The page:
Monday Funday

This time I’m not posting a video part (in a skateboard video) or a song, but a rad video from Thunder trucks with Bryan Herman and Erik Ellington. Some/most of you might have seen it as it went live last week.

I did saw a tweet about it on Friday morning, and I emailed that to myself (part of my morning iPhone routine),  but I didn’t watch the video it till this afternoon.

Besides the fact that the video is edited well and both guys talk about their own trucks (as in cars), it’s really the simplicity of skateboarding that makes it so cool. Both Herman and Ellington have had numerous great video parts, but seeing them play a game of skate on flatground is so sick. The basics of skateboarding. If you don’t skate you’ll probably don’t understand that, and that’s fine.

At the end of the video there is a Facebook link, facebook.thundertrucks.com, where you can go to win the pro trucks from both riders. The link forwards you to the Thunder Trucks facebook page. Once you’re on the wall you can read that all you have to do to enter is upload a photo of your Thunder trucks to your own Facebook and tag Thunder in it. Only bummer is that it’s for US residents only. I was born and raised in Holland and lived there for 30 years. I always felt left out with the US only contests/giveaways, but it’s understandable if you know how expensive it can get for international shipping and taxes….

These days I’m living in sunny SoCal so I’m able to enter. I’m not trying to win, the good people at DLX have always taken care of me, but I wanted to show you how it would work.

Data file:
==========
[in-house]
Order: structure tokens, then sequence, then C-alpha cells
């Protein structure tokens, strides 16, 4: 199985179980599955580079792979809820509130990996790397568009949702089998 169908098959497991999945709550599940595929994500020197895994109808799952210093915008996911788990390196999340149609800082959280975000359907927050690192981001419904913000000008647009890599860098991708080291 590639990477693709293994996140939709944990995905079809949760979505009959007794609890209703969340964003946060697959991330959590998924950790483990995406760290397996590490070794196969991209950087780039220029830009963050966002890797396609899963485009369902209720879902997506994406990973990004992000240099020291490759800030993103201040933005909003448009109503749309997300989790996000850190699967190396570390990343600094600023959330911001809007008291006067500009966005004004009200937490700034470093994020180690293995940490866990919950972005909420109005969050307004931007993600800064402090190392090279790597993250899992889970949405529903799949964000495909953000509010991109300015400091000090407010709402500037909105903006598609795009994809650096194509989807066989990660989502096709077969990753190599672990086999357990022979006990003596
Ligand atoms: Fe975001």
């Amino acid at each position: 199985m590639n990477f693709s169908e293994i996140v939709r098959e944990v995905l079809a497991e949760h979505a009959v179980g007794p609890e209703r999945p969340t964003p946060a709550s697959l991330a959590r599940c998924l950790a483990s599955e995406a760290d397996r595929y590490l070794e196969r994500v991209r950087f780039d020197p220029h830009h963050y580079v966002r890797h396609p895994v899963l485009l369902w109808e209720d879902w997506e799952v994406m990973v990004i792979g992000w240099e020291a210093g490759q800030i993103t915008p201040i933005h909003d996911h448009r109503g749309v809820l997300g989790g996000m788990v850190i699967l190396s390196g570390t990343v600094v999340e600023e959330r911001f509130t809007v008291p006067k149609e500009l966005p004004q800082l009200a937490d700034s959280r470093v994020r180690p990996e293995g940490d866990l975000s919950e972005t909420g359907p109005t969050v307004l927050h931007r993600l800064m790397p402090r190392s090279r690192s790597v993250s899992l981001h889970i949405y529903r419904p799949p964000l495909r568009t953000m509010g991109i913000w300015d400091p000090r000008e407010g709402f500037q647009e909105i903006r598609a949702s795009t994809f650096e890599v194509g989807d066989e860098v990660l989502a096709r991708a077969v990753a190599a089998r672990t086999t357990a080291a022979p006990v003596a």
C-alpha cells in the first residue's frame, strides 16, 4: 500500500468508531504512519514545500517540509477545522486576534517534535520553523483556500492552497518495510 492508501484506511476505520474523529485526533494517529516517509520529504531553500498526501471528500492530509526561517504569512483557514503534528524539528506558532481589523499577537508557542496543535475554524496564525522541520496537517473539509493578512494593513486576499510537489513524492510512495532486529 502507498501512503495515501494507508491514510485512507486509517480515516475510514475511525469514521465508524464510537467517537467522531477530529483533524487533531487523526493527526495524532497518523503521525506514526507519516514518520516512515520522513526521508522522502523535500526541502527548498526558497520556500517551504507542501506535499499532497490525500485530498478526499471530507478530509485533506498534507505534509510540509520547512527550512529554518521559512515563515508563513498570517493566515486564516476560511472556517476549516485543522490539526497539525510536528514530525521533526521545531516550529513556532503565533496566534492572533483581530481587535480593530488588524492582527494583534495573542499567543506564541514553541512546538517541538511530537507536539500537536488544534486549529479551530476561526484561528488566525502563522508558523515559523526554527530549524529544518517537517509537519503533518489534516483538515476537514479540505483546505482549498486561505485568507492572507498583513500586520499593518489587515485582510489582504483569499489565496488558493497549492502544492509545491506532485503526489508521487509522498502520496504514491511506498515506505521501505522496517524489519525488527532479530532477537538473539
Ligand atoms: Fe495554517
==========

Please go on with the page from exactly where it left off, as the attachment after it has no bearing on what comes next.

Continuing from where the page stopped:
How to tag (Thunder Trucks) on Facebook?
To tag Thunder Trucks on your personal profile make sure you like the fan page. If you are a fan page add the Thunder fan page to your page’s favorites. When typing the status update type “@thun” and you’ll see Thunder Trucks pop up. Click on it and the text (Thunder Trucks) will become blue, as seen in the screen shot above. Now your photo will show up on the Thunder Truck wall. Please note that Facebook has errors every once in a while so this doesn’t work every time unfortunately.

Thunder also changed the Facebook profile picture to this Herman and Ellington truck theme, and also made a landing tab for it. Yes, you can decide where new fans will land when they visit your page for the first time (wall, info, photos, custom, etc).

Because of the Facebook URL at the end of the video Thunder will get a bunch of new fans that will be getting to know the brand better in the next few days/weeks. The (new) fans even have a chance to win some new trucks so they’ll be paying close attention to the page in the near future.

In the long run this type of interaction will pay off. Not just in number of fans, but in actual skateboarders buying Thunder Trucks. Interacting with your fans (=consumers) is showing them that you care. Who would return to at a shop where the employees don’t give a fuck about you? I won’t, and I know you will go somewhere else too. If brands start to care about their consumers, on social media, they will win in the long run. Thunder is winning. And who wouldn’t want to ride the same trucks as Bryan Herman and Erik Ellington?

Five Instagram Tips Part 4

The person that told me I should sign up for Instagram was Steve Clare. Best thing about it was that he pretty much demanded me to join, which I’m very thankful for. Normally my favorite Dutch tech nerd Appleman gives me a heads up on what to look out for in the digital world, but the Insta fever is all thanks to Steve.

Steve is pretty damn serious about it too, and has no problem admitting he is addicted to the Insta. Like pretty much everyone I know that has the app, ha!

He is also serious about things people shouldn’t post on Instagram. So after another fun motorcycle/skateboarding/camping tip to Borrego Springs, CA, I thought I just have Steve Clare give you some tips on what not to post.